Many of us in the Metaverse and Web3 communities have the same sense that Lanier and the others must have had around 1990. We know that what we’re involved in is going to be impactful — possibly even the set of technologies that define our era. If this is the case, the choices we make now, however small they may seem, can result in enormous differences as the years compound their effects. It’s like steering a battleship. You can only turn it a few degrees left or right at any given time, but over the span of thousands of miles of open water, that small course change brings you to a different place entirely. This makes it especially important to assess where we’re headed now. Years hence, it may not be possible to correct course if we find our destination isn’t a desirable one.

When I look at the direction we’re pointed in now, and I mentally draw a dotted line forward, I see us arriving in waters that could justly be described as “anarcho-capitalist.” That may not be a familiar term to everyone, though. Wikipedia defines it as “a political philosophy that advocates for the elimination of centralized states in favor of a system of private properties enforced by private agencies, free markets, and the right-libertarian interpretation of self-ownership, which extends the control of private property as part of the self.”⁴

“When I look at the direction we’re pointed in now, and I mentally draw a dotted line forward, I see us arriving in waters that could justly be described as “anarcho-capitalist.”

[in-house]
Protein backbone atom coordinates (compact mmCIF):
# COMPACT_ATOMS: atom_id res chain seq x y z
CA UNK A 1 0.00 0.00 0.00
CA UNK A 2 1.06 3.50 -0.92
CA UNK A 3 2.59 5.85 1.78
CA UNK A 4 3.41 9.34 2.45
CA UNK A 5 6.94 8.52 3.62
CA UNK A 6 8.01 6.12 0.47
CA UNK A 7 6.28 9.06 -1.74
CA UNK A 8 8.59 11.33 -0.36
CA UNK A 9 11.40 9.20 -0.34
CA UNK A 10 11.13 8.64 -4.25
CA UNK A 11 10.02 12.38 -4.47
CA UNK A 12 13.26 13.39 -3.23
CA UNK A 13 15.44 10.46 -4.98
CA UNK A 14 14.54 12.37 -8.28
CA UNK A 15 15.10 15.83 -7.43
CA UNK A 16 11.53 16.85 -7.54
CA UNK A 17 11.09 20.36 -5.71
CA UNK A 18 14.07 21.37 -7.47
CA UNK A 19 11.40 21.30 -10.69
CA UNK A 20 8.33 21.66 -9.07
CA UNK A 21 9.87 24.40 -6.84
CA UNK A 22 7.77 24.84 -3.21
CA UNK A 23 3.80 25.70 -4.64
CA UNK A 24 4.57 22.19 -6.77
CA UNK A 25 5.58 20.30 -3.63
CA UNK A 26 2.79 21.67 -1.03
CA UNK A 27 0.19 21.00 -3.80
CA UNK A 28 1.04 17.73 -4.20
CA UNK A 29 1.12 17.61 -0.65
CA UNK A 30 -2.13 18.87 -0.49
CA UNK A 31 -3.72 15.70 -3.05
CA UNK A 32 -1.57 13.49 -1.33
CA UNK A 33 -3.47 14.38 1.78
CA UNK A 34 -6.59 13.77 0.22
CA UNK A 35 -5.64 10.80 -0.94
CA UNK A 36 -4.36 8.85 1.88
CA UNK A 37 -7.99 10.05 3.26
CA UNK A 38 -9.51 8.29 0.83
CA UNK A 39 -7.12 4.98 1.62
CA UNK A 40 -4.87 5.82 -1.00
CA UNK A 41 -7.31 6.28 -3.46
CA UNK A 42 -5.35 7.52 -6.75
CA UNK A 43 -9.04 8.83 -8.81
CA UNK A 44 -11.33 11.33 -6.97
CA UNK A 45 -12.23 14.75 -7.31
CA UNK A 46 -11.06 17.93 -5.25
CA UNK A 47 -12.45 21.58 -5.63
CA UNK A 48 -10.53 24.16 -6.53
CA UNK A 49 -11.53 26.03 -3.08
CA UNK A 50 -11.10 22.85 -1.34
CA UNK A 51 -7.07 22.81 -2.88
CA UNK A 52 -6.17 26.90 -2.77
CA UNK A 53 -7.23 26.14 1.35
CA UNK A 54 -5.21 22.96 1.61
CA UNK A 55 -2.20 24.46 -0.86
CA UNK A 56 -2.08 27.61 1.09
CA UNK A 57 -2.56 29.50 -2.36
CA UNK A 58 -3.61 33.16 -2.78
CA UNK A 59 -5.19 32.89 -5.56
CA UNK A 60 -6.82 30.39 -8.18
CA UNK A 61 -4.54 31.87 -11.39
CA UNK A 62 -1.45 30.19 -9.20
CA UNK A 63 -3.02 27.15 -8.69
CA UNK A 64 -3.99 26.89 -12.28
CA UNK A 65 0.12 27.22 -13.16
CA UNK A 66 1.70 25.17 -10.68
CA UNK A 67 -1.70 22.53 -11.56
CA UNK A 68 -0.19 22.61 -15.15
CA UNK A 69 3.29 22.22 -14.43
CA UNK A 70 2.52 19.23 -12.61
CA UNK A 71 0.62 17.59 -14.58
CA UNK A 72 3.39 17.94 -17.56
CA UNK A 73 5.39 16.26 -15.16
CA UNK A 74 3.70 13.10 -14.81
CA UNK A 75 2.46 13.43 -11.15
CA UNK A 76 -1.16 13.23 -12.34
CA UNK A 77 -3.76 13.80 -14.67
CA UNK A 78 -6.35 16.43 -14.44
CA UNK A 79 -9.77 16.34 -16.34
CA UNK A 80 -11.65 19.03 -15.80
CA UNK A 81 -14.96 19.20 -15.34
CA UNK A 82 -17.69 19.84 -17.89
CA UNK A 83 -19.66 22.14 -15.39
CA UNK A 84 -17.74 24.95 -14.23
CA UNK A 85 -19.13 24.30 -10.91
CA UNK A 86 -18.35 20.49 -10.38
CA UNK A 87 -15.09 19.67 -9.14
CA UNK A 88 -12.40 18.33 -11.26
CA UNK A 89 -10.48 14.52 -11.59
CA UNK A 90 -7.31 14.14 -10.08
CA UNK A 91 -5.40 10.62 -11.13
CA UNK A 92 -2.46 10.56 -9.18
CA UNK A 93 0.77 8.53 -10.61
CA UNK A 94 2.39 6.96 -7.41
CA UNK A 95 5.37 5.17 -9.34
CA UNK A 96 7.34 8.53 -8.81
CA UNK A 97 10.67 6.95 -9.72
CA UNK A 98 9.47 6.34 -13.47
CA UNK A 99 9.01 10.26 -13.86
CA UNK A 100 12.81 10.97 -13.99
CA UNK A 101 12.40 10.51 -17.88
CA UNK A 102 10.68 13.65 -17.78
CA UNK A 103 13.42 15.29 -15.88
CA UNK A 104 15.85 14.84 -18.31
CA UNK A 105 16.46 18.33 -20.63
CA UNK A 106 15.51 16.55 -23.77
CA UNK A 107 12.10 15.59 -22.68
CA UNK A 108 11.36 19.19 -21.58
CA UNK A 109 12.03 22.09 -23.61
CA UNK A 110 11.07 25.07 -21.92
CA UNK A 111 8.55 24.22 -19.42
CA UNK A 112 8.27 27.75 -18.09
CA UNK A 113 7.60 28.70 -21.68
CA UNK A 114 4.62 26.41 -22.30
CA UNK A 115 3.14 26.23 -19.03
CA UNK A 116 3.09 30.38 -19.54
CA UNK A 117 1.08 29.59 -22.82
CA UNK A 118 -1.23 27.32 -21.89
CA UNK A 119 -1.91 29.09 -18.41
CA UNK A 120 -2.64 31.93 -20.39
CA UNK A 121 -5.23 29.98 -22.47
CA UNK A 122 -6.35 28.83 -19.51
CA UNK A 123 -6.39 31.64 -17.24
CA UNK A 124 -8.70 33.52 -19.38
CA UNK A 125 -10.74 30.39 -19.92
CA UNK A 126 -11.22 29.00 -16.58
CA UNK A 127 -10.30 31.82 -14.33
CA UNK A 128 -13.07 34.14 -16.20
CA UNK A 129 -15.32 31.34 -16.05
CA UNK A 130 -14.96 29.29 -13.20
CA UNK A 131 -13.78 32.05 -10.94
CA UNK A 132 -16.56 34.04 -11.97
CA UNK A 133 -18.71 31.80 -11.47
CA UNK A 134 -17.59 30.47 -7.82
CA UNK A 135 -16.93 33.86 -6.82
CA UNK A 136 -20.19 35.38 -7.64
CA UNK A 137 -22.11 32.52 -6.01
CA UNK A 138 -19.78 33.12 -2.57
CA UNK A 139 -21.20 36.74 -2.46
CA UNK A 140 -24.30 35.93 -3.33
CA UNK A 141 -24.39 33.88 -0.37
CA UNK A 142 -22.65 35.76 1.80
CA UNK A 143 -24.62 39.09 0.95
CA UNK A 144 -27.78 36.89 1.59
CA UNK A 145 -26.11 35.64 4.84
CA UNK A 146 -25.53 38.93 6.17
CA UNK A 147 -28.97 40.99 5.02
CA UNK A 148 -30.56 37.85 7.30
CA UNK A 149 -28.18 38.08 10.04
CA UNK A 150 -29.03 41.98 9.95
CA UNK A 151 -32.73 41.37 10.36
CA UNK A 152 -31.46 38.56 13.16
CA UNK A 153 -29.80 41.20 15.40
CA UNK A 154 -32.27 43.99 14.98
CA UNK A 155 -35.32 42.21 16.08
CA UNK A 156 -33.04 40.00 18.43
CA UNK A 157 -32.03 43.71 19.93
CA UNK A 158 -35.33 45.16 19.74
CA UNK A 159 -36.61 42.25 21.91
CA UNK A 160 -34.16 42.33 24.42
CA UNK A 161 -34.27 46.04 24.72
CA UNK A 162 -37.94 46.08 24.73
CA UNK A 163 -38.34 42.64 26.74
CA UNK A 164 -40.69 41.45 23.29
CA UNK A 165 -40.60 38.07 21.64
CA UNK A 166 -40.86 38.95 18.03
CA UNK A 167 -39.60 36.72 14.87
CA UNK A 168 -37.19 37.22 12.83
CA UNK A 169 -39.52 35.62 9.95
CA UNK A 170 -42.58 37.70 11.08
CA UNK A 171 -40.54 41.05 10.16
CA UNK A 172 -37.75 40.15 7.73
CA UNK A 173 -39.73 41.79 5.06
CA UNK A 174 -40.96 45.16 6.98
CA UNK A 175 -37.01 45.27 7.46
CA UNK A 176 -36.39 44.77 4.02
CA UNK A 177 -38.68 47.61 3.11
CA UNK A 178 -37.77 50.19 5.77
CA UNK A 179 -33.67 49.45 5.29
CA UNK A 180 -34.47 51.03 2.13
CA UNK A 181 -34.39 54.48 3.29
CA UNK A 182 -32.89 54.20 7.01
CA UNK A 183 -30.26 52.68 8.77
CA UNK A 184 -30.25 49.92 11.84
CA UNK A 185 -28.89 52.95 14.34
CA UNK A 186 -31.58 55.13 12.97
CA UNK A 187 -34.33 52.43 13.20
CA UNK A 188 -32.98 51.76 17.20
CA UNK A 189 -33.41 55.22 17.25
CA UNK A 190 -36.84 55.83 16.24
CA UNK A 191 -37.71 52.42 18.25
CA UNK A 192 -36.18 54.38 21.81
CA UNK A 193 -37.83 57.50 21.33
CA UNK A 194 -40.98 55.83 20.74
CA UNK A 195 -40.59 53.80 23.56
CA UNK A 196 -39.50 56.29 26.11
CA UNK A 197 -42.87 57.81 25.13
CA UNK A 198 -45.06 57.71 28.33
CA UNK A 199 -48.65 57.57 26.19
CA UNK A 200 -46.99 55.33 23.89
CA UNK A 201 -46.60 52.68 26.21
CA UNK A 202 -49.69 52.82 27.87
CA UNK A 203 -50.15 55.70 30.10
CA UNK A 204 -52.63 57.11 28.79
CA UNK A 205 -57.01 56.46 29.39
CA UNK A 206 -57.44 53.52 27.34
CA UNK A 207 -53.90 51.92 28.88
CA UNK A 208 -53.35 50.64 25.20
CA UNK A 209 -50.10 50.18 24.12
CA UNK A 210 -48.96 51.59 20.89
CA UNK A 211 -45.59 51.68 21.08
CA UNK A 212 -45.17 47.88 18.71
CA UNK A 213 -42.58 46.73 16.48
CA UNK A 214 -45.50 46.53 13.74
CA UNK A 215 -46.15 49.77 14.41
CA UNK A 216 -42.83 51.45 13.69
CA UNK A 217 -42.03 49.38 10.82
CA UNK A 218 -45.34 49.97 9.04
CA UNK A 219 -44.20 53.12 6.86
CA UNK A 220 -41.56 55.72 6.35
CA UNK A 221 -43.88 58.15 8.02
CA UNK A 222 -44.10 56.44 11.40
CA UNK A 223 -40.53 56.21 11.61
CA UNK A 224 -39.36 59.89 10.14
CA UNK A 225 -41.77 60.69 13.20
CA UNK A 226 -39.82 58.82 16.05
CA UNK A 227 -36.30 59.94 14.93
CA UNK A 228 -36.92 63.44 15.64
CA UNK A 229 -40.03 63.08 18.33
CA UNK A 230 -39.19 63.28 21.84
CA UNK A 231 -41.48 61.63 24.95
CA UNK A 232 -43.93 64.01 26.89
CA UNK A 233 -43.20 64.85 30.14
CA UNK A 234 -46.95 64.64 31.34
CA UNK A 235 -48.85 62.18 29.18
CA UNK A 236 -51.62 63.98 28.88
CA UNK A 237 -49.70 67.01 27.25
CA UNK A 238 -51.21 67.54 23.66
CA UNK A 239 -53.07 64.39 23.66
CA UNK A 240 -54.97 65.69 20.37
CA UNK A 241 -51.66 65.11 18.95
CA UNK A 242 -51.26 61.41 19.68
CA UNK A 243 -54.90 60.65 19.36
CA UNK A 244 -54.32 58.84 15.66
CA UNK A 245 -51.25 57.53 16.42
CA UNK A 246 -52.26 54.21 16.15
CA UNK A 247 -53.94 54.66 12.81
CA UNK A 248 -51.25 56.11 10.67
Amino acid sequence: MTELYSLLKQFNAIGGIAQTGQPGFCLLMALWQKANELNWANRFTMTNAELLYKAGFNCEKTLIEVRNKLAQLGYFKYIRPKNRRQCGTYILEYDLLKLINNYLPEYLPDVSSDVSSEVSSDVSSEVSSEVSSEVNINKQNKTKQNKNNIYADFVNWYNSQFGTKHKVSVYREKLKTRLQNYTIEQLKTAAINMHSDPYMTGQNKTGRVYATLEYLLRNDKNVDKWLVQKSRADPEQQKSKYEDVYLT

It’s an awkward definition, but it’s thorough. Let’s break it down into its constituent parts and talk about the extent to which it describes the Metaverse as it’s coming together now. If I’m right, and this is the sort of environment we’re building, it’ll be worth considering the implications of it and whether or not this is truly what we want from our new online era.

“The Anarcho-Capitalist Flag”. Image by user “Rocket000” (

Part 1: “A political philosophy that advocates for the elimination of centralized states…”

Most certainly, the ethos that permeates Web3 is one of opposition to centralization. It’s been that way from the start, the result of the “cypherpunk movement” from which Bitcoin and the rest of Web3 descends.⁵ Some categorized themselves as anarchists or libertarians, but the cypherpunks advocated broadly for things like privacy, digital freedom, and redistributing the powers of large and influential organizations — most especially the state. But, they went beyond writing and philosophizing, and actually developed technologies that enacted their vision. Cypherpunks and their progeny brought us BitTorrent, advances in cryptography, distributed ledgers, WikiLeaks, and more. A direct line can be drawn from their work to smart contracts and DAOs — systems that allow people today to ensure that they are governed by transparent rules and not by the whims of other, more powerful people.